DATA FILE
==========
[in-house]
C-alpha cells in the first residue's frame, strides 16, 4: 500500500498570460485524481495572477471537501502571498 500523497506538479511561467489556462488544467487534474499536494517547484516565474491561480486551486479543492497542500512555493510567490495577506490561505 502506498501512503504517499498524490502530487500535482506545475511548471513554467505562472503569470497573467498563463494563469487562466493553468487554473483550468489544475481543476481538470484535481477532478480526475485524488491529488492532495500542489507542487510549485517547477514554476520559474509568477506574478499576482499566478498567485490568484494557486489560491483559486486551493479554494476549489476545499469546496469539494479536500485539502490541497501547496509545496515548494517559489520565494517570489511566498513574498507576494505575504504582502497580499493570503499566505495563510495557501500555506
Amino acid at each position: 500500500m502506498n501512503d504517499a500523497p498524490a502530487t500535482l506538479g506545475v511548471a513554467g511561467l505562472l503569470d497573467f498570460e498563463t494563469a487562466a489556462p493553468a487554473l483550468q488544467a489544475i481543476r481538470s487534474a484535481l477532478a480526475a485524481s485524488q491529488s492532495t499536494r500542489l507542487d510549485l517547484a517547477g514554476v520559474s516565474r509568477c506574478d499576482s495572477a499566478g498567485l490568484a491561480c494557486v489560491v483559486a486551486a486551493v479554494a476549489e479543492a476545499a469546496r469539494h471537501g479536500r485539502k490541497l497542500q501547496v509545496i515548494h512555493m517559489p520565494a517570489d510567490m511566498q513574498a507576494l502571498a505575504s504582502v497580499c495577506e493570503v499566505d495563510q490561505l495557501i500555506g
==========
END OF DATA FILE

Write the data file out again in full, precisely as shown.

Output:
[in-house]
C-alpha cells in the first residue's frame, strides 16, 4: 500500500498570460485524481495572477471537501502571498 500523497506538479511561467489556462488544467487534474499536494517547484516565474491561480486551486479543492497542500512555493510567490495577506490561505 502506498501512503504517499498524490502530487500535482506545475511548471513554467505562472503569470497573467498563463494563469487562466493553468487554473483550468489544475481543476481538470484535481477532478480526475485524488491529488492532495500542489507542487510549485517547477514554476520559474509568477506574478499576482499566478498567485490568484494557486489560491483559486486551493479554494476549489476545499469546496469539494479536500485539502490541497501547496509545496515548494517559489520565494517570489511566498513574498507576494505575504504582502497580499493570503499566505495563510495557501500555506
Amino acid at each position: 500500500m502506498n501512503d504517499a500523497p498524490a502530487t500535482l506538479g506545475v511548471a513554467g511561467l505562472l503569470d497573467f498570460e498563463t494563469a487562466a489556462p493553468a487554473l483550468q488544467a489544475i481543476r481538470s487534474a484535481l477532478a480526475a485524481s485524488q491529488s492532495t499536494r500542489l507542487d510549485l517547484a517547477g514554476v520559474s516565474r509568477c506574478d499576482s495572477a499566478g498567485l490568484a491561480c494557486v489560491v483559486a486551486a486551493v479554494a476549489e479543492a476545499a469546496r469539494h471537501g479536500r485539502k490541497l497542500q501547496v509545496i515548494h512555493m517559489p520565494a517570489d510567490m511566498q513574498a507576494l502571498a505575504s504582502v497580499c495577506e493570503v499566505d495563510q490561505l495557501i500555506g